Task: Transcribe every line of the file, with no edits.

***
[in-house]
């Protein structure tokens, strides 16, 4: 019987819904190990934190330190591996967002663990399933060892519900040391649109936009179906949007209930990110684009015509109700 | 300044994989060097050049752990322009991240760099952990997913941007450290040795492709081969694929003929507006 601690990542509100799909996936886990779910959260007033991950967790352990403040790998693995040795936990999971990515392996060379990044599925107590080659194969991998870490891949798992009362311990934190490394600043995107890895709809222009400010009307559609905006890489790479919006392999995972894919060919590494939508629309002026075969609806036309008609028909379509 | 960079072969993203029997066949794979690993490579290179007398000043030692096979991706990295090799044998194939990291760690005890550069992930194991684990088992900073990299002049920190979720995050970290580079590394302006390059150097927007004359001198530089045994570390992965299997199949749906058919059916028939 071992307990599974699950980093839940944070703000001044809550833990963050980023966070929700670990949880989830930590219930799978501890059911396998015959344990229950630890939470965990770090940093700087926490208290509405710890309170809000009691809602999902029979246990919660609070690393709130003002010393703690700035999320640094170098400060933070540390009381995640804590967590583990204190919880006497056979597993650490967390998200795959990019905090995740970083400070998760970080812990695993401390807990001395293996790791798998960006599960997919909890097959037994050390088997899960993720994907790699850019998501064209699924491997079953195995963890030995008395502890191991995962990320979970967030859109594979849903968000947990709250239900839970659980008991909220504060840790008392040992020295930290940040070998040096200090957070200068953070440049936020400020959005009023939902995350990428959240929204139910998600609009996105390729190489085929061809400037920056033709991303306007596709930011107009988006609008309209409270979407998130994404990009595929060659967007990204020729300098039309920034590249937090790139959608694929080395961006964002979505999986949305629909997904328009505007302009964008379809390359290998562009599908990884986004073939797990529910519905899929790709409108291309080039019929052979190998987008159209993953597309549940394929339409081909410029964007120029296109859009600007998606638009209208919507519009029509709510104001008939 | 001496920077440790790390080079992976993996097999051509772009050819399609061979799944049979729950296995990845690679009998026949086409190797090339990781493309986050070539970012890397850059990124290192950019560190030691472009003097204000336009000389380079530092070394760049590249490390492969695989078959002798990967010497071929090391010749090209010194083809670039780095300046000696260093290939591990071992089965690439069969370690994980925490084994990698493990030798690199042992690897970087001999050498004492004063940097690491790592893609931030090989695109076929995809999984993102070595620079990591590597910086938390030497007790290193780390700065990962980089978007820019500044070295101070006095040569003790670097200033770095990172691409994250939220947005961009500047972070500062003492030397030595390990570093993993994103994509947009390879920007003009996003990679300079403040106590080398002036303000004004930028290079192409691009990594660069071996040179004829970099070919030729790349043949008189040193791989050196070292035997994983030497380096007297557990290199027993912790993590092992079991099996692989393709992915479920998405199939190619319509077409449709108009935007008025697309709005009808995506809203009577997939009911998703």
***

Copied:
[in-house]
């Protein structure tokens, strides 16, 4: 019987819904190990934190330190591996967002663990399933060892519900040391649109936009179906949007209930990110684009015509109700 | 300044994989060097050049752990322009991240760099952990997913941007450290040795492709081969694929003929507006 601690990542509100799909996936886990779910959260007033991950967790352990403040790998693995040795936990999971990515392996060379990044599925107590080659194969991998870490891949798992009362311990934190490394600043995107890895709809222009400010009307559609905006890489790479919006392999995972894919060919590494939508629309002026075969609806036309008609028909379509 | 960079072969993203029997066949794979690993490579290179007398000043030692096979991706990295090799044998194939990291760690005890550069992930194991684990088992900073990299002049920190979720995050970290580079590394302006390059150097927007004359001198530089045994570390992965299997199949749906058919059916028939 071992307990599974699950980093839940944070703000001044809550833990963050980023966070929700670990949880989830930590219930799978501890059911396998015959344990229950630890939470965990770090940093700087926490208290509405710890309170809000009691809602999902029979246990919660609070690393709130003002010393703690700035999320640094170098400060933070540390009381995640804590967590583990204190919880006497056979597993650490967390998200795959990019905090995740970083400070998760970080812990695993401390807990001395293996790791798998960006599960997919909890097959037994050390088997899960993720994907790699850019998501064209699924491997079953195995963890030995008395502890191991995962990320979970967030859109594979849903968000947990709250239900839970659980008991909220504060840790008392040992020295930290940040070998040096200090957070200068953070440049936020400020959005009023939902995350990428959240929204139910998600609009996105390729190489085929061809400037920056033709991303306007596709930011107009988006609008309209409270979407998130994404990009595929060659967007990204020729300098039309920034590249937090790139959608694929080395961006964002979505999986949305629909997904328009505007302009964008379809390359290998562009599908990884986004073939797990529910519905899929790709409108291309080039019929052979190998987008159209993953597309549940394929339409081909410029964007120029296109859009600007998606638009209208919507519009029509709510104001008939 | 001496920077440790790390080079992976993996097999051509772009050819399609061979799944049979729950296995990845690679009998026949086409190797090339990781493309986050070539970012890397850059990124290192950019560190030691472009003097204000336009000389380079530092070394760049590249490390492969695989078959002798990967010497071929090391010749090209010194083809670039780095300046000696260093290939591990071992089965690439069969370690994980925490084994990698493990030798690199042992690897970087001999050498004492004063940097690491790592893609931030090989695109076929995809999984993102070595620079990591590597910086938390030497007790290193780390700065990962980089978007820019500044070295101070006095040569003790670097200033770095990172691409994250939220947005961009500047972070500062003492030397030595390990570093993993994103994509947009390879920007003009996003990679300079403040106590080398002036303000004004930028290079192409691009990594660069071996040179004829970099070919030729790349043949008189040193791989050196070292035997994983030497380096007297557990290199027993912790993590092992079991099996692989393709992915479920998405199939190619319509077409449709108009935007008025697309709005009808995506809203009577997939009911998703």